Background: There are a growing number of genomes sequenced with tentative functions assigned to a largeproportion of the individual genes. Model organisms in laboratory settings form the basis for the assignment ofgene function, and the ecological context of gene function is lacking. This work addresses this shortcoming byinvestigating expressed genes of sockeye salmon (Oncorhynchus nerka) muscle tissue. We compared morphologyand gene expression in natural juvenile sockeye populations related to river and lake habitats. Based on previouslydocumented divergent morphology, feeding strategy, and predation in association with these distinctenvironments, we expect that burst swimming is favored in riverine population and continuous swimming isfavored in lake-type population. In turn we predict that morphology and expressed genes promote burstswimming in riverine sockeye and continuous swimming in lake-type sockeye.Results: We found the riverine sockeye population had deep, robust bodies and lake-type had shallow,streamlined bodies. Gene expression patterns were measured using a 16K microarray, discovering 141 genes withsignificant differential expression. Overall, the identity and function of these genes was consistent with ourhypothesis. In addition, Gene Ontology (GO) enrichment analyses with a larger set of differentially expressed genesfound the “biosynthesis” category enriched for the riverine population and the “metabolism” category enriched forthe lake-type population.Conclusions: This study provides a framework for understanding sockeye life history from a transcriptomicperspective and a starting point for more extensive, targeted studies determining the ecological context of genes.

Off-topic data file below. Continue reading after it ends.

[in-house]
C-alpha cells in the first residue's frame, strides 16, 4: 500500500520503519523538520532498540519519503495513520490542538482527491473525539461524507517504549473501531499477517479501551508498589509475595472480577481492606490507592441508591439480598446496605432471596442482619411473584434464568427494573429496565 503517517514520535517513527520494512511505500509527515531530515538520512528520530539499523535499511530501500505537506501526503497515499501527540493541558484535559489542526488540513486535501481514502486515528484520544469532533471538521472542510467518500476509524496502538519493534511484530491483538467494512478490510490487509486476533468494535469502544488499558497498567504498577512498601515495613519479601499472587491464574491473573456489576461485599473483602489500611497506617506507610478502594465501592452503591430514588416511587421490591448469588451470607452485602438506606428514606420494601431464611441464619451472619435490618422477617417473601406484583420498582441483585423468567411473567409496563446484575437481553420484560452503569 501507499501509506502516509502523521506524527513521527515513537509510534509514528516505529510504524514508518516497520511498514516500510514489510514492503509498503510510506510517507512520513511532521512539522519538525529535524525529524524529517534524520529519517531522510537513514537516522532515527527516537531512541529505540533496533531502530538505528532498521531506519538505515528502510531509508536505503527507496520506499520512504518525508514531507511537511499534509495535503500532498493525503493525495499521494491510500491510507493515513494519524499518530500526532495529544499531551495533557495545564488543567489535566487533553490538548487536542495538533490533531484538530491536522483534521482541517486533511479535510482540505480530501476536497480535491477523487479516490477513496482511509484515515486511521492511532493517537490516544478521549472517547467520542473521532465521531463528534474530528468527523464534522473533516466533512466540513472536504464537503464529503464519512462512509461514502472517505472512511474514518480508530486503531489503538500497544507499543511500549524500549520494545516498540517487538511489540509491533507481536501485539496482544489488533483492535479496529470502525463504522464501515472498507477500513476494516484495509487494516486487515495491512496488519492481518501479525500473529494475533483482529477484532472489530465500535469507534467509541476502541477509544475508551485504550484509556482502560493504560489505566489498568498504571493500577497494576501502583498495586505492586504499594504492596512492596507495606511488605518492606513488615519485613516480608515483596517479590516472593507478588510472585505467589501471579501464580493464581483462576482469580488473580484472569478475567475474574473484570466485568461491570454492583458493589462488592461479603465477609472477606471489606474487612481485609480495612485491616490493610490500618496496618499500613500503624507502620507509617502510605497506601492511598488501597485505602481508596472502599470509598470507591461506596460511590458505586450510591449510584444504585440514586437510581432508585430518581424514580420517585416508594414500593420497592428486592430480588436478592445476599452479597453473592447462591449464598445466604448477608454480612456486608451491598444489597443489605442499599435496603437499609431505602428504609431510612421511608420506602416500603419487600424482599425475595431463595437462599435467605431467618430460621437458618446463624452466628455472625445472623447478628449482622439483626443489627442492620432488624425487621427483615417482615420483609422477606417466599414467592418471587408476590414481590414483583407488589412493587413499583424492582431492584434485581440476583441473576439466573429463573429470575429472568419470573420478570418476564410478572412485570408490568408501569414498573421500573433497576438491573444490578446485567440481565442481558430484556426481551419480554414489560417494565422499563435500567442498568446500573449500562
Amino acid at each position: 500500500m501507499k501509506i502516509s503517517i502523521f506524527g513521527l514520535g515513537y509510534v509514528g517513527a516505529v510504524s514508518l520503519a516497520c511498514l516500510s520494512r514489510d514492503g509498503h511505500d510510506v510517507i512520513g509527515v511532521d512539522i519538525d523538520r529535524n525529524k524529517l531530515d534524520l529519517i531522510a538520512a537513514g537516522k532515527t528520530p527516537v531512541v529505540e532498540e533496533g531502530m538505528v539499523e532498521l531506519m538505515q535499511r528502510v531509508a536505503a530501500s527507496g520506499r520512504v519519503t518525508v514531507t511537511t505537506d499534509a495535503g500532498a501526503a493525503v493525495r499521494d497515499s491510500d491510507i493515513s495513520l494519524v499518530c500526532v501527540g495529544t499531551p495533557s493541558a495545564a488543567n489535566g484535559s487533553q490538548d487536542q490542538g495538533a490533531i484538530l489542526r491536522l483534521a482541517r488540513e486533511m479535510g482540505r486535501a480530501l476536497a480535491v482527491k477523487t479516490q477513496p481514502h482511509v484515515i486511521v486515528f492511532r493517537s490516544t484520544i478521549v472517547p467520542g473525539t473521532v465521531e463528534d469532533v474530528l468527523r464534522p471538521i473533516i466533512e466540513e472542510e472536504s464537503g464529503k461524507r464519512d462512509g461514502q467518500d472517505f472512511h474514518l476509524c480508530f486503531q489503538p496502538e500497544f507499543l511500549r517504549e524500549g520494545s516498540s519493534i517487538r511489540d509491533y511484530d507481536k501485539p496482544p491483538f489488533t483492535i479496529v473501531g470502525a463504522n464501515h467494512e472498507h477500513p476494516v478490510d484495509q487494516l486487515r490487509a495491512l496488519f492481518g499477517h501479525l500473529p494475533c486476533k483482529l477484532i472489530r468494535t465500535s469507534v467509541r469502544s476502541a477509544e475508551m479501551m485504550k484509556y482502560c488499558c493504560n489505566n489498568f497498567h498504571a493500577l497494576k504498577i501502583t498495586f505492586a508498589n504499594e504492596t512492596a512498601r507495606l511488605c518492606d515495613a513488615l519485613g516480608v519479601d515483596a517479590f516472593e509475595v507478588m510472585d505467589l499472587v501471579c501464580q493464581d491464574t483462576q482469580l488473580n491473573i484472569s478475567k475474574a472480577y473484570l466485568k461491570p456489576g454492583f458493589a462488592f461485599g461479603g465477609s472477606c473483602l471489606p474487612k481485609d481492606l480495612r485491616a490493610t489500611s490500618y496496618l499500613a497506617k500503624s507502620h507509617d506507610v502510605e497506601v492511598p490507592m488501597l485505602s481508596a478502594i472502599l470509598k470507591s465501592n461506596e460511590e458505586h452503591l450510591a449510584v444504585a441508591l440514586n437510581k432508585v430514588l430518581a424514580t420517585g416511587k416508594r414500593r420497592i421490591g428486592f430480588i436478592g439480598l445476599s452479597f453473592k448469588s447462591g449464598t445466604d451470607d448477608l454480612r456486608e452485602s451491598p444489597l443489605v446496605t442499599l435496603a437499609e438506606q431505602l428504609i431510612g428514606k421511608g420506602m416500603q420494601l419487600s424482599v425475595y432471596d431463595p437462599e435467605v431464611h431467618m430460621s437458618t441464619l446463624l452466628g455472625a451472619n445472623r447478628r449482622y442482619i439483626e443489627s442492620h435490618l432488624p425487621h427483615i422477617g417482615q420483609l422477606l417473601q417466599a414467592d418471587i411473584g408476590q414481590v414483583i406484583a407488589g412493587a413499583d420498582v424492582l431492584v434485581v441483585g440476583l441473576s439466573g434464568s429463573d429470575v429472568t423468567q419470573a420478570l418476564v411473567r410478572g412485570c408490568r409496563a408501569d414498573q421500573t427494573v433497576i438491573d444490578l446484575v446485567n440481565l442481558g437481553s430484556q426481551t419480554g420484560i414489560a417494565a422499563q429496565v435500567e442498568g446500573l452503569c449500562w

Pavey et al. BMC Ecology 2011, 11:31
Ecological Transcriptomics of Lake-Type and Riverine Sockeye Salmon (Oncorhynchus nerka)
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